More recently, the field of film-less dental radiography has emerged. In film-less dental radiography, an x-ray beam is projected through the patient's teeth in the same manner as in the film based methods, but no x-ray sensitive film is used. Instead, an electronic sensor is placed in the patient's mouth behind the tooth to be examined. The electronic sensor may include a charge-coupled device (CCD), a complementary metal oxide semi conductor (CMOS), or any other film-less radiation sensor. The x-rays pass through the teeth and impinge on the electronic sensor, which converts the x-rays into an electrical signal. The electrical signal is often transmitted over a wire to a computer, either directly or though a module containing intermediate processing circuitry. The computer then processes the signal to produce an image on an associated output device, such as a monitor or a printer.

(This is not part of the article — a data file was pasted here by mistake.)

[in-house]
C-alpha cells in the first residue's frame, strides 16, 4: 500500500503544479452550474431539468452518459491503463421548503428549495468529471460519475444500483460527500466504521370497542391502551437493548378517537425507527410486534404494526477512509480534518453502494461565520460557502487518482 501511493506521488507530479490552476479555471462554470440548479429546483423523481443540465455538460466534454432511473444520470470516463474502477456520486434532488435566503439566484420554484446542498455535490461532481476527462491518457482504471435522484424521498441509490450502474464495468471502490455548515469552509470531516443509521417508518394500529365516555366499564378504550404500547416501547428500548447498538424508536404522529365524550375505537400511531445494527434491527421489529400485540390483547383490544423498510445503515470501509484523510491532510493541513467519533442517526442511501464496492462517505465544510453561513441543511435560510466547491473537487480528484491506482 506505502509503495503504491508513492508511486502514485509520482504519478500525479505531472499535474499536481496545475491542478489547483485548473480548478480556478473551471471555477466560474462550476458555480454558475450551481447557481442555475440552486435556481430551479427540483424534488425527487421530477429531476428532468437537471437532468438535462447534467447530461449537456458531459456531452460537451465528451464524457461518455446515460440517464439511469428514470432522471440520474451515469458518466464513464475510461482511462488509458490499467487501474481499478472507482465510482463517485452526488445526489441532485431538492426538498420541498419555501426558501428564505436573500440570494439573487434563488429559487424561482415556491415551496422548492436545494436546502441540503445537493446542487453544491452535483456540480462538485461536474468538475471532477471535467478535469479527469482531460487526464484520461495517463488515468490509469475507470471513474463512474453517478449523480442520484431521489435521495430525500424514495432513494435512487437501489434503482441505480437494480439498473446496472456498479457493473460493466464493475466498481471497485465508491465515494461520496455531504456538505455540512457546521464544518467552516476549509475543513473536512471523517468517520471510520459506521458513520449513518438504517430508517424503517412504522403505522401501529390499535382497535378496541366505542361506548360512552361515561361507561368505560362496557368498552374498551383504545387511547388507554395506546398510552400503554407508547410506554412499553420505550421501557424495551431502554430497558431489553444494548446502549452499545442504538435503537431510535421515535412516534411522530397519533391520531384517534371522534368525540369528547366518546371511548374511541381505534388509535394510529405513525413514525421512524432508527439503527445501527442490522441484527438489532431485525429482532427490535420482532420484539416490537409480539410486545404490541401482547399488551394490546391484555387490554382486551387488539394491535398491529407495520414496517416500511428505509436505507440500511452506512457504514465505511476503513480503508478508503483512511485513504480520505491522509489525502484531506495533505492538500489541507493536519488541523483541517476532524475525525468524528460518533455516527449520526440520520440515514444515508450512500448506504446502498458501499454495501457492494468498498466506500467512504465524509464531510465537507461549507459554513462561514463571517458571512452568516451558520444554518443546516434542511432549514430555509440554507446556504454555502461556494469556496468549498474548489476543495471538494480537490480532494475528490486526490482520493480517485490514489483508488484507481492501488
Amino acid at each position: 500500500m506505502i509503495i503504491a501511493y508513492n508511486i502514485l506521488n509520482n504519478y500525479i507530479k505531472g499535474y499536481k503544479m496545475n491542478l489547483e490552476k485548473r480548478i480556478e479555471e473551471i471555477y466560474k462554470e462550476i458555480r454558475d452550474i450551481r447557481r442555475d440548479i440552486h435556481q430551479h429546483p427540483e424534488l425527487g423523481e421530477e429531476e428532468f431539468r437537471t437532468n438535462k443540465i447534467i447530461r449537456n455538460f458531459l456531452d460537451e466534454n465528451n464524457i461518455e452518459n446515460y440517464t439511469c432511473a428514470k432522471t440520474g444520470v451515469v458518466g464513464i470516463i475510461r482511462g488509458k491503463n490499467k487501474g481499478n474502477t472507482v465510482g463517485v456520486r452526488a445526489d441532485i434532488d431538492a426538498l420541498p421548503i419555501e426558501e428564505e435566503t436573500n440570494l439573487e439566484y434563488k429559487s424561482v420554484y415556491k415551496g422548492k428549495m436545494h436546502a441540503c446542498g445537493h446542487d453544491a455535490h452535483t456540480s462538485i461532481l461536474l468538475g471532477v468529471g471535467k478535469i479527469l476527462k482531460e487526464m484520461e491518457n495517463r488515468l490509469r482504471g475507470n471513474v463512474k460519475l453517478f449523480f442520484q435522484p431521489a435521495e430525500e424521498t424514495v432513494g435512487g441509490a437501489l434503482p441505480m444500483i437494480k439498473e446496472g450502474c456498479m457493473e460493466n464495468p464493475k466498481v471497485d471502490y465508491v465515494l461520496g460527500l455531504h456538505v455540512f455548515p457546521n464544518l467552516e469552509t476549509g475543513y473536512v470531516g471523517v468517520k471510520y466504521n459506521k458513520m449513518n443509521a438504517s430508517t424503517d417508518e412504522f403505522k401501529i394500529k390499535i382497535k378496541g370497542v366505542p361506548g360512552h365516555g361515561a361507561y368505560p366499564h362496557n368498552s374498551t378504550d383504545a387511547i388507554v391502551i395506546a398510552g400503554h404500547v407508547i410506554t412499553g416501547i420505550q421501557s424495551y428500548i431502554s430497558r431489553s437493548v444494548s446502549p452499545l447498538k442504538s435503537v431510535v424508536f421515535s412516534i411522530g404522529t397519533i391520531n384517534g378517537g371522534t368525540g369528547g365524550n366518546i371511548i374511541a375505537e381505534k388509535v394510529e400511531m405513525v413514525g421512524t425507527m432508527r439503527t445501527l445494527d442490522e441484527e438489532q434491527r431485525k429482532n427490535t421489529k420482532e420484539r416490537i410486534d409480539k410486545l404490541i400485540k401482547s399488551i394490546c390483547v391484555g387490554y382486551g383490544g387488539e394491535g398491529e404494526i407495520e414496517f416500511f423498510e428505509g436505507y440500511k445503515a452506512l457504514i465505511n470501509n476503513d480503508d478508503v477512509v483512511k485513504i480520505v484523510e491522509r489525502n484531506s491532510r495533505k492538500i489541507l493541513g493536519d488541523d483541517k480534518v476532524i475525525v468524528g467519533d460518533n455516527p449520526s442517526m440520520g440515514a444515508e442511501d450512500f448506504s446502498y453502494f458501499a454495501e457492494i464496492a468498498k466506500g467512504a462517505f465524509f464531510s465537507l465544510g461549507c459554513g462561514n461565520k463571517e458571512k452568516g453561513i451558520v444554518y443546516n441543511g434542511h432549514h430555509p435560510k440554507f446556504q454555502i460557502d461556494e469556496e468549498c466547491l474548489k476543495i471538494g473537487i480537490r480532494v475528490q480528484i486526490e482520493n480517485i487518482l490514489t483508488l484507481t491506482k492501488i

Film-less dental radiography offers several advantages over traditional film-based radiography. First, the electronic sensor is much more sensitive to x-rays than is film, allowing the dosage of x-rays to the patient to be lowered. Also, the image of the tooth is generated by the computer almost instantaneously, thus eliminating the entire film developing process. The operator can quickly determine in real time if the image is the one required for proper diagnosis of the patient or if further imaging is required. In addition, because the images are generated electronically, they can be stored electronically in a computer database. Examples of film-less dental radiography systems include those described in U.S. Pat. No. 4,160,997 to Robert Schwartz, U.S. Pat. No. 5,434,418 to David Schick, and U.S. Published Patent Application No. 2003/0156681 to Egidio Cianciosi et al. These systems can be generally referred to as digital dental x-ray devices. U.S. Published Patent Application No. 2004/0005032 to Nanni Eros discloses a digital dental device in which the sensor communicates with the computer through a wireless connection.